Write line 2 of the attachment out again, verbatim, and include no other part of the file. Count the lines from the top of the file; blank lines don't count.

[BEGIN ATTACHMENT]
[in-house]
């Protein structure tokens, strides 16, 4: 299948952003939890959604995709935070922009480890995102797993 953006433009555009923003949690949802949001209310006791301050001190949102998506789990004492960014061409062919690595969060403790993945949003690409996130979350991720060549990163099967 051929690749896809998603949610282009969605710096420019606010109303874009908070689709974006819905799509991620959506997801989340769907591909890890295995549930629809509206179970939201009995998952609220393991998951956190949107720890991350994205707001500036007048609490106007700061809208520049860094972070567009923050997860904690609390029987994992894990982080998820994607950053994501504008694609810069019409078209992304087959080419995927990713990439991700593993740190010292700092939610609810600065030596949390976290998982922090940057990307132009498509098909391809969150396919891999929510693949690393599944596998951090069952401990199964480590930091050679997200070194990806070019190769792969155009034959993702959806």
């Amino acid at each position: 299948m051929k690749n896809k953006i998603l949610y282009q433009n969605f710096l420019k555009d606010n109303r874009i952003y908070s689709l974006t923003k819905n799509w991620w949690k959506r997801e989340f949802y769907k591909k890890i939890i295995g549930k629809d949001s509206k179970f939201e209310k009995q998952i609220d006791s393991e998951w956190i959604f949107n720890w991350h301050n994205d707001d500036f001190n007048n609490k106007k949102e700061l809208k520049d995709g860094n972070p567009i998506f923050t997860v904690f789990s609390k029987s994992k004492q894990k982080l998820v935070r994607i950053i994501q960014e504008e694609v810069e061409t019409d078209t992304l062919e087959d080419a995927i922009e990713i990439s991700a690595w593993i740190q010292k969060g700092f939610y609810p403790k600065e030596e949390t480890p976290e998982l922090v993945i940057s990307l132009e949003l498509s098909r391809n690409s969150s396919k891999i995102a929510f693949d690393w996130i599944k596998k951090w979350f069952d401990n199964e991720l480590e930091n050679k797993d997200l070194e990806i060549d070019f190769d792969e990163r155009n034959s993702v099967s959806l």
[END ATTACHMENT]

């Protein structure tokens, strides 16, 4: 299948952003939890959604995709935070922009480890995102797993 953006433009555009923003949690949802949001209310006791301050001190949102998506789990004492960014061409062919690595969060403790993945949003690409996130979350991720060549990163099967 051929690749896809998603949610282009969605710096420019606010109303874009908070689709974006819905799509991620959506997801989340769907591909890890295995549930629809509206179970939201009995998952609220393991998951956190949107720890991350994205707001500036007048609490106007700061809208520049860094972070567009923050997860904690609390029987994992894990982080998820994607950053994501504008694609810069019409078209992304087959080419995927990713990439991700593993740190010292700092939610609810600065030596949390976290998982922090940057990307132009498509098909391809969150396919891999929510693949690393599944596998951090069952401990199964480590930091050679997200070194990806070019190769792969155009034959993702959806």